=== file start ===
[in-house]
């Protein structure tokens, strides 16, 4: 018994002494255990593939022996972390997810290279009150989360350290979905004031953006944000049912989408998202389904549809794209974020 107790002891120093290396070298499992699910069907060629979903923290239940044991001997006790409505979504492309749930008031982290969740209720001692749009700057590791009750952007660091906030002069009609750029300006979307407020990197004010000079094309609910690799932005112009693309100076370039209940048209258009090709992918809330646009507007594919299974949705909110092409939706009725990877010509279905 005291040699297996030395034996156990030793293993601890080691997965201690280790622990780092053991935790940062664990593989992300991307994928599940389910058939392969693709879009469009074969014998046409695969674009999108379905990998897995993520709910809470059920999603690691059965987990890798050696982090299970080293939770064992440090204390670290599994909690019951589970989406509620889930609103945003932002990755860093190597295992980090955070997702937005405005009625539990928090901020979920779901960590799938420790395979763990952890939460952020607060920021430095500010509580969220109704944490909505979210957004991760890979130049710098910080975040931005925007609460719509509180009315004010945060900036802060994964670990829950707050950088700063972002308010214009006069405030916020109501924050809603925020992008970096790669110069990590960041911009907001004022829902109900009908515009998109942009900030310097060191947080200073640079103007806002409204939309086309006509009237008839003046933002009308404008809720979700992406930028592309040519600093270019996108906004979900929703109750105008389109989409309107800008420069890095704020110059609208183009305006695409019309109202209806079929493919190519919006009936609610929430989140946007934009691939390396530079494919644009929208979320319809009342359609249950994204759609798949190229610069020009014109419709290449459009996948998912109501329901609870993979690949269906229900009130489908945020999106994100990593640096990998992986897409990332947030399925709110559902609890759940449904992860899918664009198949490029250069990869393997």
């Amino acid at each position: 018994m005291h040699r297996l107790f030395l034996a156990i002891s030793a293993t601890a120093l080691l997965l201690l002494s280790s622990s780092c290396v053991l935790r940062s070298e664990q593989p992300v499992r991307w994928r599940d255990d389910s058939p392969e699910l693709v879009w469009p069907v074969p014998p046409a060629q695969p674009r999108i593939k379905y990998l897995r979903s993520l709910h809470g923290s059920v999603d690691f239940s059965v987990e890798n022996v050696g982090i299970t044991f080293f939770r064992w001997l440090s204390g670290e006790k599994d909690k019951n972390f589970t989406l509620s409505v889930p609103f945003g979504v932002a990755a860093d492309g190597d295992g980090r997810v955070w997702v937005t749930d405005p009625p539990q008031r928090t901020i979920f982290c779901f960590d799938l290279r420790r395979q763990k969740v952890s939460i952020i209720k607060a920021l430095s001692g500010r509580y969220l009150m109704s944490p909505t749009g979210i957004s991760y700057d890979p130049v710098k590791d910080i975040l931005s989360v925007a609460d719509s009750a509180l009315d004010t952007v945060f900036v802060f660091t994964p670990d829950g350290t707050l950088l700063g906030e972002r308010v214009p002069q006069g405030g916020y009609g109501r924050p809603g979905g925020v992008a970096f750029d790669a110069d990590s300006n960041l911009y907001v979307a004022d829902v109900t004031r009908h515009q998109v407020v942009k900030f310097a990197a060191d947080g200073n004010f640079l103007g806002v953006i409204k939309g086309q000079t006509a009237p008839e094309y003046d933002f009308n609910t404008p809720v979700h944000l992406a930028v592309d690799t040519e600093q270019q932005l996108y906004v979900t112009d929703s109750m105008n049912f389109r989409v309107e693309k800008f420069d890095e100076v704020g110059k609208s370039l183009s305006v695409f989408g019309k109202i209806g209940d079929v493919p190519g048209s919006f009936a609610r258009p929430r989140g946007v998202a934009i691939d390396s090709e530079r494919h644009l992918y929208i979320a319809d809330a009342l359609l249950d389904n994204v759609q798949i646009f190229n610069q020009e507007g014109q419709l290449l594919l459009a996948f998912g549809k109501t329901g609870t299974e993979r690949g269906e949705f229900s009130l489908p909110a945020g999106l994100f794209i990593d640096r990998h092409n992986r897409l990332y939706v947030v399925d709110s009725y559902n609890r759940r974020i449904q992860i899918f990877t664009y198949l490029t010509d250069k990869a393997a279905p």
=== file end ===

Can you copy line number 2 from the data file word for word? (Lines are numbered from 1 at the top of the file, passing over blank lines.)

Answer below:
């Protein structure tokens, strides 16, 4: 018994002494255990593939022996972390997810290279009150989360350290979905004031953006944000049912989408998202389904549809794209974020 107790002891120093290396070298499992699910069907060629979903923290239940044991001997006790409505979504492309749930008031982290969740209720001692749009700057590791009750952007660091906030002069009609750029300006979307407020990197004010000079094309609910690799932005112009693309100076370039209940048209258009090709992918809330646009507007594919299974949705909110092409939706009725990877010509279905 005291040699297996030395034996156990030793293993601890080691997965201690280790622990780092053991935790940062664990593989992300991307994928599940389910058939392969693709879009469009074969014998046409695969674009999108379905990998897995993520709910809470059920999603690691059965987990890798050696982090299970080293939770064992440090204390670290599994909690019951589970989406509620889930609103945003932002990755860093190597295992980090955070997702937005405005009625539990928090901020979920779901960590799938420790395979763990952890939460952020607060920021430095500010509580969220109704944490909505979210957004991760890979130049710098910080975040931005925007609460719509509180009315004010945060900036802060994964670990829950707050950088700063972002308010214009006069405030916020109501924050809603925020992008970096790669110069990590960041911009907001004022829902109900009908515009998109942009900030310097060191947080200073640079103007806002409204939309086309006509009237008839003046933002009308404008809720979700992406930028592309040519600093270019996108906004979900929703109750105008389109989409309107800008420069890095704020110059609208183009305006695409019309109202209806079929493919190519919006009936609610929430989140946007934009691939390396530079494919644009929208979320319809009342359609249950994204759609798949190229610069020009014109419709290449459009996948998912109501329901609870993979690949269906229900009130489908945020999106994100990593640096990998992986897409990332947030399925709110559902609890759940449904992860899918664009198949490029250069990869393997």